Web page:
Personal note: This is neither poetry nor technically a story. But my initial exposure to it was in an unforgettable oral presentation, and oral presentation is what this section of the website is really all about.

In 1969 the Betty Crocker Cookbook's First Edition was published. It was a loose-leaf binder of recipes presented in sections separated by dividers. Each section was devoted to a particular category of food and had a brief introduction. These introductory pieces, presented below, might be seen as a bit of cultural-anthropological history, a window on a past in which "a woman's job is to please her man."

The experience mentioned above was a practice performance by Anna Rose Keefe, a member of our local high school's 2009 speech team, which went on to win the statewide speech competition. Several years earlier, the team's coach, Marjory Rusakoff, had been cooking dinner, listening her daughter read aloud the cookbook's section introductions. She says the oratorical potential of the piece became obvious. I feel sure the team's 2009 state victory was due in no small part to that potential, and to Miss Keefe's implementation of it.

No recording was made of Ms. Keefe's practice performance or the state competition. But later an archival recording was made (with no audience) of all the team presentations. You can here/see Ms. Keefe's Betty Crocker portion here:

audio (MP3)
video (MP4)

The 1969 Betty Crocker Cookbook
The introductory paragraph to each recipe section
(Note: italicized text below indicates words that were omitted to make the text appropriate for oral presentation.)

See also the printable PDF
(back to Poetry)


Dear Friend,

You're just the one we had in mind as we planned this new book. To begin with, we know there are lots of ways you use a cookbook. You read it—simply because you like to read about food. Or you use it to "look up a recipe". Maybe someone brought you a brace of pheasants, or there was a special at the market.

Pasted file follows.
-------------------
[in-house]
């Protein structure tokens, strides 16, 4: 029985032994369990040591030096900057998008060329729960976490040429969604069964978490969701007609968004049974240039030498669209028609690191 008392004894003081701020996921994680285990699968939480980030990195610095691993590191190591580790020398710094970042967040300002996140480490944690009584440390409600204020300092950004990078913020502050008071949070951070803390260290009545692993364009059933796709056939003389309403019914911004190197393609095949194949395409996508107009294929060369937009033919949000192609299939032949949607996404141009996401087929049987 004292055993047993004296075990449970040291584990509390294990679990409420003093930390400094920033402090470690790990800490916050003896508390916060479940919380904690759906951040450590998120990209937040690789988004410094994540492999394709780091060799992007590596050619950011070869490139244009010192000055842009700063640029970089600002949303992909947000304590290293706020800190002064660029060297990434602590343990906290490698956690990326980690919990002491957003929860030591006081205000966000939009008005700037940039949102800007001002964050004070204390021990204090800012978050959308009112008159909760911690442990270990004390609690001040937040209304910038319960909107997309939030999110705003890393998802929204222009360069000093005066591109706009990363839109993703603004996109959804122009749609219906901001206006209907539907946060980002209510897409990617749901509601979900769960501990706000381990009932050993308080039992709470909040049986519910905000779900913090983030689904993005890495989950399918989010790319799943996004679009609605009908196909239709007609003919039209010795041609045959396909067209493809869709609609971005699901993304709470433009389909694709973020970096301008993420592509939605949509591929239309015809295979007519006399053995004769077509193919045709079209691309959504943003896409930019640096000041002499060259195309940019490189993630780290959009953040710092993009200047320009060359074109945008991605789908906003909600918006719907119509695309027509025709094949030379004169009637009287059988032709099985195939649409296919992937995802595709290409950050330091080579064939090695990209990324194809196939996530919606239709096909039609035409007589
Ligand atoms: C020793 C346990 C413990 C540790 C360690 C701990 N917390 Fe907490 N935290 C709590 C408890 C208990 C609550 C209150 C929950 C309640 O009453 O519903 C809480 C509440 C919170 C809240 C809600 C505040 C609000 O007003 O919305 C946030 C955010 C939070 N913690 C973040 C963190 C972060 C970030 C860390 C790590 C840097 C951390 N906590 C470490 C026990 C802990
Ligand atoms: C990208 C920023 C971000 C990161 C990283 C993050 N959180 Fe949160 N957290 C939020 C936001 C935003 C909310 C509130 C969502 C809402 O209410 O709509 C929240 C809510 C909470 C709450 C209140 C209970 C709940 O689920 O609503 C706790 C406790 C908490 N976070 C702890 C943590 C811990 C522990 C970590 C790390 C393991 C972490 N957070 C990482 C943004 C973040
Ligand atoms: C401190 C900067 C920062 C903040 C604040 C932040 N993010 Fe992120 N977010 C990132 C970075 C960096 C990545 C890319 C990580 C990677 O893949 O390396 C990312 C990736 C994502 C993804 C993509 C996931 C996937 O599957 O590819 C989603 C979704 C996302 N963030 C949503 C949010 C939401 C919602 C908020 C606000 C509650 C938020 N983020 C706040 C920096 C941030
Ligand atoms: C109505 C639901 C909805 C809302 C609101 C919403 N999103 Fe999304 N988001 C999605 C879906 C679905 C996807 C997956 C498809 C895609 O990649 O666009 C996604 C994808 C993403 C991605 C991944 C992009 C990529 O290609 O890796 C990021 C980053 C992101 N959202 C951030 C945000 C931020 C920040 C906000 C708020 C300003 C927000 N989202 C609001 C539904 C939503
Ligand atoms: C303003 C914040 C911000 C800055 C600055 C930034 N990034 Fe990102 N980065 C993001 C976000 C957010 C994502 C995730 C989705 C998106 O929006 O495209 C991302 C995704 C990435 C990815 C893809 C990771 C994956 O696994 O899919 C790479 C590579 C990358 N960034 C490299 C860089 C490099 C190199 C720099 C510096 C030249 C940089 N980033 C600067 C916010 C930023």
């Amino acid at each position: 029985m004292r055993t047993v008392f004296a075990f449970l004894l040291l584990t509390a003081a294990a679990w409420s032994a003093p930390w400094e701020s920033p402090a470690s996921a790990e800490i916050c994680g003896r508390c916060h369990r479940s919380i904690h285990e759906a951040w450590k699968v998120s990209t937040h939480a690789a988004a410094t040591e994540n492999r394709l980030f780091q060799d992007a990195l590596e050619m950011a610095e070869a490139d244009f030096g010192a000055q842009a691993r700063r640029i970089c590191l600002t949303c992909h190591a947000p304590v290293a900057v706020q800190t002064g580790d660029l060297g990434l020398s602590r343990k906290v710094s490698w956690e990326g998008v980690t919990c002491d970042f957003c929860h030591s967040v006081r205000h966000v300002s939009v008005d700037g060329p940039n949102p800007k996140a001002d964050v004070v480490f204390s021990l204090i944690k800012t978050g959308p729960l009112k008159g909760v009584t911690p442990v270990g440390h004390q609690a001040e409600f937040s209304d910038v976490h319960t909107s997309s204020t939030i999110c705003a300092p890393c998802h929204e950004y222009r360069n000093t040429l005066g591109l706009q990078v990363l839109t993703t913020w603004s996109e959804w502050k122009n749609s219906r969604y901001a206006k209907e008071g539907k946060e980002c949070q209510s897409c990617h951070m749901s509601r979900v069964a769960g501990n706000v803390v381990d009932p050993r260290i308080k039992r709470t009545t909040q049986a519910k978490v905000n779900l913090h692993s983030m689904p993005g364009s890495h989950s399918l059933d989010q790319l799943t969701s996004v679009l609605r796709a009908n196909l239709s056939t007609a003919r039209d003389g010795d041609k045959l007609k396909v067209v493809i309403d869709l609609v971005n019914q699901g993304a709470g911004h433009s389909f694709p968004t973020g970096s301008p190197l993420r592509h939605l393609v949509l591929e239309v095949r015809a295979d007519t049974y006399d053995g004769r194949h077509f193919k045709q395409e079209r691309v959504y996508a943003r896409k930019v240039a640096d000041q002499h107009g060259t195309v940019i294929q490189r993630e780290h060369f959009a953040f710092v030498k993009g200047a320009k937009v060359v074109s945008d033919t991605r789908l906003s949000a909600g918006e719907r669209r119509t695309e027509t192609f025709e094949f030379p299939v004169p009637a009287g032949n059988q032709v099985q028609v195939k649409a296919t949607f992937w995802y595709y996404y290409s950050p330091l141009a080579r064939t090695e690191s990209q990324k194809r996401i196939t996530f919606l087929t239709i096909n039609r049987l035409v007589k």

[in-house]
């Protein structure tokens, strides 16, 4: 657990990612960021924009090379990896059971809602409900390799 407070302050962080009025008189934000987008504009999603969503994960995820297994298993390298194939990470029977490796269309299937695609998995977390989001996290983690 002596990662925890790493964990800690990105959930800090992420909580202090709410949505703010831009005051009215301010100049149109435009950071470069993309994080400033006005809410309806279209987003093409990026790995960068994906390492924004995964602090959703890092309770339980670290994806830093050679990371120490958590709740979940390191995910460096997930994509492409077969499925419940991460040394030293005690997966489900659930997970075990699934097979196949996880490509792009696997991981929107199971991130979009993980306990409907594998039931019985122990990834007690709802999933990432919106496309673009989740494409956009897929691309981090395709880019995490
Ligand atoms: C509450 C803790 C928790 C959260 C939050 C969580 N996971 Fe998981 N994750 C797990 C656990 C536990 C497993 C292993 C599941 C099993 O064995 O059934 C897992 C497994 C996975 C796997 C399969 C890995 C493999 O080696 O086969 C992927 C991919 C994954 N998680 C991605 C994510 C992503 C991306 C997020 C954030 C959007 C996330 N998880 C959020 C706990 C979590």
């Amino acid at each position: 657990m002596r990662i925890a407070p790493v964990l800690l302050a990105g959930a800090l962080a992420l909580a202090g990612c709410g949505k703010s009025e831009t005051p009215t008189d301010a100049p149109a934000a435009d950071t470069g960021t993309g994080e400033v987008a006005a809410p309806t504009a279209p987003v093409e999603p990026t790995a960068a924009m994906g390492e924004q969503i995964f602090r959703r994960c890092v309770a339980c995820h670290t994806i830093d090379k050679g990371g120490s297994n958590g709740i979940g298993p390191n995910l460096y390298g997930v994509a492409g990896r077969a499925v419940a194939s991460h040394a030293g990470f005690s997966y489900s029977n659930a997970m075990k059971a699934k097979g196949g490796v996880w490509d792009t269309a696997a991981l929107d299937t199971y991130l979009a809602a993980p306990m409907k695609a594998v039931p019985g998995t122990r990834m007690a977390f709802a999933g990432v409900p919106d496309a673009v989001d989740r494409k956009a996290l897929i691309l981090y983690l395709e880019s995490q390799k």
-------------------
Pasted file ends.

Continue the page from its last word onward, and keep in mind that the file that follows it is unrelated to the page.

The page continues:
In short, we've given you a cookbook to cook with, to be comfortable with. We hope it will become a friendly member of your kitchen family, that it will answer your questions, help solve your problems and make the eating and living in your house just a little easier, and a lot more fun!

Betty Crocker


First courses are friendly, first courses are fun. Nibbles in the living room, to take the edge off early-bird appetites. A curtain-raiser at the table, to set the stage for the good meal to come. Or just a "special little something" any old night—to tell your favorite family, "I'm so glad you came home!" Here they are. Help yourself. And then make up a few more all of your own.


What's the food that goes with just about everything? Think a minute—and you might well answer: soup! Soup and sandwich. Soup and salad. Sunday supper soup. Saturday lunch soup. First-course soup. Main-course soup. New soups from two soups....cold soup on a summer day. Hot soup on a stormy night. "What can we have that's different?" "What can we have that's quick but hearty?" Over and over again, you know yourself, someone's sure to say, "Let's just have soup!"


Simple, classic salads! Slimming, health-brimming salads! Crisp, cool salads! Bright, sparkling salads! Taste-tempting salads! A salad can brighten a meal, enliven a meal, be a meal. Give equal attention to the dressing for your salad—and make your own....You'll find your skill with a salad makes its own contribution to the quality of life in your house.

Eggs and Cheese